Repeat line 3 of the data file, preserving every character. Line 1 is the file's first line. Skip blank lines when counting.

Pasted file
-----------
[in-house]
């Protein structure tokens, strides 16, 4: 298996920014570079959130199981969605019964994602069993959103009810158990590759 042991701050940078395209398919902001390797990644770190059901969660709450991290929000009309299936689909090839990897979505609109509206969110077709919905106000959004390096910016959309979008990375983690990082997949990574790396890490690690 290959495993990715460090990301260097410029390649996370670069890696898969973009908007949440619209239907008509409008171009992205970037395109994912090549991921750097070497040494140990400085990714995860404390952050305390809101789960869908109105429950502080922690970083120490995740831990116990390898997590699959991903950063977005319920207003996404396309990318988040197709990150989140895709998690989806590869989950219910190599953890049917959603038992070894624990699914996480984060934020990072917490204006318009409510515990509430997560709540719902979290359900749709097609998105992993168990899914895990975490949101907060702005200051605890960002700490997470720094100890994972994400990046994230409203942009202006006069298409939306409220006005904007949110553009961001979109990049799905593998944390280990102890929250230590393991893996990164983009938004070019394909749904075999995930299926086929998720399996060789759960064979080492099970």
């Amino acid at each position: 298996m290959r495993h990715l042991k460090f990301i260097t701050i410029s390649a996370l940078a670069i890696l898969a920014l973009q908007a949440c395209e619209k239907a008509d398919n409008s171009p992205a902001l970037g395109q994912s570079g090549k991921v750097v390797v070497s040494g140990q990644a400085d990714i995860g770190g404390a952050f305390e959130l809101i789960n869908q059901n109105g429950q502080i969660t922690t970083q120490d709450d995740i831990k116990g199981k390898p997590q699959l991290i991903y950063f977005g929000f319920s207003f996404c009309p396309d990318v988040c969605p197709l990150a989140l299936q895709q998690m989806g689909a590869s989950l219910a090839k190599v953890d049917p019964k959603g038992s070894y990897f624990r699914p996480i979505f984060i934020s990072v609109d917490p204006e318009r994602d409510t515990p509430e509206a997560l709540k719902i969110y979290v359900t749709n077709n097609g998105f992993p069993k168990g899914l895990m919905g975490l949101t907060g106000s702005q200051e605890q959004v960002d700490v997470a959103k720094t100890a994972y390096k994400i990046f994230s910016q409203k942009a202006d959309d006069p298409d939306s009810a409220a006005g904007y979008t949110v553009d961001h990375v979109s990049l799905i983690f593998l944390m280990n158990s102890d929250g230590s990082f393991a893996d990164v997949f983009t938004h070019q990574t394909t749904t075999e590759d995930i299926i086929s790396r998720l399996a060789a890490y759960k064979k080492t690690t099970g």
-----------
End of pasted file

């Amino acid at each position: 298996m290959r495993h990715l042991k460090f990301i260097t701050i410029s390649a996370l940078a670069i890696l898969a920014l973009q908007a949440c395209e619209k239907a008509d398919n409008s171009p992205a902001l970037g395109q994912s570079g090549k991921v750097v390797v070497s040494g140990q990644a400085d990714i995860g770190g404390a952050f305390e959130l809101i789960n869908q059901n109105g429950q502080i969660t922690t970083q120490d709450d995740i831990k116990g199981k390898p997590q699959l991290i991903y950063f977005g929000f319920s207003f996404c009309p396309d990318v988040c969605p197709l990150a989140l299936q895709q998690m989806g689909a590869s989950l219910a090839k190599v953890d049917p019964k959603g038992s070894y990897f624990r699914p996480i979505f984060i934020s990072v609109d917490p204006e318009r994602d409510t515990p509430e509206a997560l709540k719902i969110y979290v359900t749709n077709n097609g998105f992993p069993k168990g899914l895990m919905g975490l949101t907060g106000s702005q200051e605890q959004v960002d700490v997470a959103k720094t100890a994972y390096k994400i990046f994230s910016q409203k942009a202006d959309d006069p298409d939306s009810a409220a006005g904007y979008t949110v553009d961001h990375v979109s990049l799905i983690f593998l944390m280990n158990s102890d929250g230590s990082f393991a893996d990164v997949f983009t938004h070019q990574t394909t749904t075999e590759d995930i299926i086929s790396r998720l399996a060789a890490y759960k064979k080492t690690t099970g």